Corrections or additions?
This article by Barbara Fox was prepared for the October 2, 2002 edition of U.S. 1 Newspaper. All rights reserved.
Palatin’s Approach: Dysfunction Drugs
Palatin Technologies, a development-stage biopharmaceutical
company in Cranbury, joins NexMed in trying to develop therapies for
both women and men, but whereas NexMed is working on a topically applied
cream or liquid, Palatin uses a nasal spray that stimulates receptors
in the central nervous system rather than acting directly on the vascular
"Our pharmaceutical therapeutic, PT-141, is a nasally administered
peptide, which we believe is activated through the hypothalamus, and
we believe it signals sexual arousal," says Stephen T. Wills,
Palatin’s CFO. "We anticipate the program for males could be approved
in mid 2006, and for females up to a year later."
Palatin has doubled its size in two years. Several months ago the
company consolidated office space at the Carnegie Center with laboratories
in Edison by moving from a total of 16,000 square feet to 28,000 feet
at Cedar Brook Corporate Center. Its 46 employees are working on a
variety of therapies (including a product for infection imaging and
an overall technology to design compounds). The facility can hold
up to 75 people, and Palatin is hiring chemists, biologists, analytical
scientists, quality control specialists, and product developers. In
August it concluded an offering of 2.6 million shares that brought
in $4.2 million.
In the first part of Phase II trials for the treatment of erectile
dysfunction (ED), 24 patients with a mild-to-moderate condition were
able use PT-141 to achieve sufficient rigidity (greater than 60 percent)
to begin sexual intercourse in about 30 minutes. When compared to
a placebo, the PT-141 tripled the duration of erectile activity.
For patients with a more severe form of ED (those who had no response
to visual sex stimulation), the drug increased the erectile activity
by a factor of 12. Phase 2B trials of PT-141 for the treatment of
ED in an at-home setting are expected to start this fall.
"We have had such robust results that we have actually started
a trial with severe dysfunction, people who are not responsive to
Viagra, and are halfway through these trials," says Wills.
How does this drug work? "PT-141 contains a synthetic analog of
a melanocyte-stimulating hormone. Hormones that stimulate melanocyte
also stimulate another receptor that is associated with sexual arousal,"
says Shubh Sharma, chief technical officer. His researchers have determined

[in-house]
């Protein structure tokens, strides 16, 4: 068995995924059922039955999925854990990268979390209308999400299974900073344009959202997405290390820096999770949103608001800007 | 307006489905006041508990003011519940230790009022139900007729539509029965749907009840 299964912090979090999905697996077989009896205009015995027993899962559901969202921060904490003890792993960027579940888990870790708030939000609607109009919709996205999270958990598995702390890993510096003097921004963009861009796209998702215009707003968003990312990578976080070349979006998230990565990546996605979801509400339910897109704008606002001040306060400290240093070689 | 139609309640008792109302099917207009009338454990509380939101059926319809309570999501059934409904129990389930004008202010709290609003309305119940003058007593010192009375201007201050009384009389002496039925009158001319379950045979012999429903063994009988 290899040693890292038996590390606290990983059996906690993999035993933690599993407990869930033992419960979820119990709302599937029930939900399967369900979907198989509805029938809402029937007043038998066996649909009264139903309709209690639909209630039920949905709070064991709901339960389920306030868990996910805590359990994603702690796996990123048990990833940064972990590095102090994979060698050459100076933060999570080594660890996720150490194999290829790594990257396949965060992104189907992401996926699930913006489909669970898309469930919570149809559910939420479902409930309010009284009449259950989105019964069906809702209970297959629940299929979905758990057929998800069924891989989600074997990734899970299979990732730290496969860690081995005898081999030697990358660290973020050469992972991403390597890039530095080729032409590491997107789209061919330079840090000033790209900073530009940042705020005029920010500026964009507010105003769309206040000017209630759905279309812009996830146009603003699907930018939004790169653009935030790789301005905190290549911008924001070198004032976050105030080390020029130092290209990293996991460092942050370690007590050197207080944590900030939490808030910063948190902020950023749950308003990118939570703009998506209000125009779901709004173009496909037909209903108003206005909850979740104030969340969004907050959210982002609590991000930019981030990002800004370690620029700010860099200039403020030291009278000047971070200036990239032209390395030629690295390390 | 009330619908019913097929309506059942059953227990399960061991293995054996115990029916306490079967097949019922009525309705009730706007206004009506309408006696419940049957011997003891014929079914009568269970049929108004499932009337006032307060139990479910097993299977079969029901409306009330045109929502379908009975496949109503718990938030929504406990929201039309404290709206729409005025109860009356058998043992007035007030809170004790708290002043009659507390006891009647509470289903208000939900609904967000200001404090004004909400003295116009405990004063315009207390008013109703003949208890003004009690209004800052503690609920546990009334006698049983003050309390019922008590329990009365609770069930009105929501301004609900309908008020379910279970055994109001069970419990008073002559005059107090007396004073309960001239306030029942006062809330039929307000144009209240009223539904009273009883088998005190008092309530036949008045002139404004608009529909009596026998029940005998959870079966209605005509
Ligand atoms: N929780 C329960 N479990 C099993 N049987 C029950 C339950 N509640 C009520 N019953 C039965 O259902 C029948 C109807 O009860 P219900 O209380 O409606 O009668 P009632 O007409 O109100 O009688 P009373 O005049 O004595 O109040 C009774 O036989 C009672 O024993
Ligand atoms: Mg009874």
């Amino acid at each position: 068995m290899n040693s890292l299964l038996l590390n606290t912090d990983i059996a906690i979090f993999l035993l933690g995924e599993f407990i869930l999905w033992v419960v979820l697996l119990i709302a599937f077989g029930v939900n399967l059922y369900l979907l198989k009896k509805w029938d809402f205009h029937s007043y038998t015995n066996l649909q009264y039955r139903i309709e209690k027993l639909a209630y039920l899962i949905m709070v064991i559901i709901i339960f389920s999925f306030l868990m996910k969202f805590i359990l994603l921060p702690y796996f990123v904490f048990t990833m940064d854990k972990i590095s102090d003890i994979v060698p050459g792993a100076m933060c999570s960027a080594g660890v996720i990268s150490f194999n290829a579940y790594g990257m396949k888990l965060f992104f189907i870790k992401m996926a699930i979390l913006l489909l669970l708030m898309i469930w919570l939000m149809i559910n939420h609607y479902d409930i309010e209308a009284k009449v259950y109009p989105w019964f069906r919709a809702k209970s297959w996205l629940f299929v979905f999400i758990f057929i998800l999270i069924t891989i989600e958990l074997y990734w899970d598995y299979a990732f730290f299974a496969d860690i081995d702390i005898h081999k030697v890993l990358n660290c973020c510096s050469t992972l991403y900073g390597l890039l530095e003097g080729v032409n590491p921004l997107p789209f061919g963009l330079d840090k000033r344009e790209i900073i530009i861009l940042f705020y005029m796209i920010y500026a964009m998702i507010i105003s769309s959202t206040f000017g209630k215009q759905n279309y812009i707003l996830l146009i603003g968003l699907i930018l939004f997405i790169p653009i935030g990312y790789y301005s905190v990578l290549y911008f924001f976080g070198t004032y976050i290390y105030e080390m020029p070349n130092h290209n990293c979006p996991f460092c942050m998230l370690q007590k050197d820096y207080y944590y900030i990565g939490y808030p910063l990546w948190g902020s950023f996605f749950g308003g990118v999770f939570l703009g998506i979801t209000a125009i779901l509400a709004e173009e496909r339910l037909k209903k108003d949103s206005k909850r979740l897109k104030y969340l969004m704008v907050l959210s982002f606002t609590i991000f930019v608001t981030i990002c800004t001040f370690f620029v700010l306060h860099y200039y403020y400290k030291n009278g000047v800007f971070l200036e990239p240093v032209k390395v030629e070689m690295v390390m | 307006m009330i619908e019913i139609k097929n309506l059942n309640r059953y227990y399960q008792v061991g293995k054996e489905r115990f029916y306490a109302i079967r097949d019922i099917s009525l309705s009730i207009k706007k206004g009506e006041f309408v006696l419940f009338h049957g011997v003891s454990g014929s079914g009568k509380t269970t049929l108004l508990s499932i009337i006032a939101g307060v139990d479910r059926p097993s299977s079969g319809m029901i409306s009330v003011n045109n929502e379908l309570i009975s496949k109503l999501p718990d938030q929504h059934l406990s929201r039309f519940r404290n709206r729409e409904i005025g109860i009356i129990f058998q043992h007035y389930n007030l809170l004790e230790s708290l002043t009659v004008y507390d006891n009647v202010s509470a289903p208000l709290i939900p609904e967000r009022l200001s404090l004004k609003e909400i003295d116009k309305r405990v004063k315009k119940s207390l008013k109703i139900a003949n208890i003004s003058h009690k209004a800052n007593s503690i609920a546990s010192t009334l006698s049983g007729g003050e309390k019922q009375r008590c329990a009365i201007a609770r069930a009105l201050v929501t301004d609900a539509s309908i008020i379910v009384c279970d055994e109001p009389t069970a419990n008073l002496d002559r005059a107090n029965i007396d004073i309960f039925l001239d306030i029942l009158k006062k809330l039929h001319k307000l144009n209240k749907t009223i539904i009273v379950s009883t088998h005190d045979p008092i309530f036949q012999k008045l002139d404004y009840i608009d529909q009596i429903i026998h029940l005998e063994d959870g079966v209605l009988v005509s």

that this receptor subtype is specifically involved in controlling
Approximately 30 minutes before intercourse, the patient takes a single
nasal dose of PT-141. Current oral ED therapies require 1-plus hours.
"In addition, the nasal formulation of PT-141 is as convenient
as oral treatments, and more patient friendly than invasive treatments
for ED, such as injections and trans-urethral pellets," says Wills.
Palatin has just announced good news from the Phase 1 clinical trial
of its drug for women. Thirty-two premenopausal women volunteers viewed
sexually stimulating photos and used a nasal spray, either the Palatin
drug or a placebo. For those who used the Palatin spray, genital blood
flow increased. Preclinical animal studies had showed that administering
PT-141 resulted in dramatic increases in female rodents’ solicitations
of their male partners.
"Given that PT-141 acts on the areas of the brain responsible
for sexual arousal, as opposed to the peripheral vasculature, this
observation of increased genital blood flow is especially encouraging,"
says Raymond Rosen, professor of psychiatry and medicine at University
of Medicine and Dentistry New Jersey. "The results of this initial
Phase 1 trial demonstrate that PT-141 can facilitate the initial stages
of physiological sexual arousal in normal women."
Early next year Palatin will begin clinical studies to evaluate PT-141
in women with arousal disorders. The market could be big: According
to an article published in the Journal of the American Medical Association,
nearly FSD affects more than 30 million women in the U.S.
— Barbara Fox
Drive, Cedar Brook Corporate Center, Cranbury 08512. Carl Spana, CEO.
609-495-2200; fax, 609-495-2201. Www.palatin.com
109 Morgan Lane, Plainsboro 08536-9636. Lance Bronnenkant, vice
president. 609-897-0809; fax, 609-897-9636. Home page: www.barrlabs.com
Enhance Pharmaceuticals, which works on innovative products for women’s
health, such as intrauterine and intravaginal devices, has been bought
by Barr Laboratories and has changed its name and website address.
Barr Labs, a genetic drug maker, paid $46 million in June and acquired
at least five products. One of the vaginal ring technologies is for
urinary incontinence, and Phase III trials are scheduled for next
year. Another product could administer anesthesia.
Barr offers generic contraceptives and hormone replacement therapies
and has submitted new drug applications for therapies that would reduce
the number of pills that must be taken.
Ed Cohen founded Barr Laboratories in 1970 and the company is headquartered
in Pomona, New York (near the New Jersey border). It has grown to
be the sixth largest independent generic firm with $1.2 billion in
revenue this year and just over 1,000 employees.
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